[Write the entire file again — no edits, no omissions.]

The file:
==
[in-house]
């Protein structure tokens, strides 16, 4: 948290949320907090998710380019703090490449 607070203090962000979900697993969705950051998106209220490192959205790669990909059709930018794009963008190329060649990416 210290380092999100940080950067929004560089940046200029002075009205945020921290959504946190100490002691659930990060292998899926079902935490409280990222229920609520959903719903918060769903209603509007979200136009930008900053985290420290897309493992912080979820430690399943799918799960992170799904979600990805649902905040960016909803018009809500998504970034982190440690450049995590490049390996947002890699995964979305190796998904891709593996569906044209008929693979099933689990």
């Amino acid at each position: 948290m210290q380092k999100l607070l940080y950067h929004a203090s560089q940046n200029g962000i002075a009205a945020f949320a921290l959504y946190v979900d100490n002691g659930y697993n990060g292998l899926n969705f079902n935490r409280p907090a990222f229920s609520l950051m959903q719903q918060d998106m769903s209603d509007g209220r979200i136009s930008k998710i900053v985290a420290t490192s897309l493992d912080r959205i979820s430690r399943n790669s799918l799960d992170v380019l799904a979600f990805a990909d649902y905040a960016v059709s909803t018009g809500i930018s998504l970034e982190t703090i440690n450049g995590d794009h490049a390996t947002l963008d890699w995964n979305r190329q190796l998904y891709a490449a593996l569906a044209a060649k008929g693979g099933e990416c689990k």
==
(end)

[in-house]
């Protein structure tokens, strides 16, 4: 948290949320907090998710380019703090490449 607070203090962000979900697993969705950051998106209220490192959205790669990909059709930018794009963008190329060649990416 210290380092999100940080950067929004560089940046200029002075009205945020921290959504946190100490002691659930990060292998899926079902935490409280990222229920609520959903719903918060769903209603509007979200136009930008900053985290420290897309493992912080979820430690399943799918799960992170799904979600990805649902905040960016909803018009809500998504970034982190440690450049995590490049390996947002890699995964979305190796998904891709593996569906044209008929693979099933689990």
């Amino acid at each position: 948290m210290q380092k999100l607070l940080y950067h929004a203090s560089q940046n200029g962000i002075a009205a945020f949320a921290l959504y946190v979900d100490n002691g659930y697993n990060g292998l899926n969705f079902n935490r409280p907090a990222f229920s609520l950051m959903q719903q918060d998106m769903s209603d509007g209220r979200i136009s930008k998710i900053v985290a420290t490192s897309l493992d912080r959205i979820s430690r399943n790669s799918l799960d992170v380019l799904a979600f990805a990909d649902y905040a960016v059709s909803t018009g809500i930018s998504l970034e982190t703090i440690n450049g995590d794009h490049a390996t947002l963008d890699w995964n979305r190329q190796l998904y891709a490449a593996l569906a044209a060649k008929g693979g099933e990416c689990k």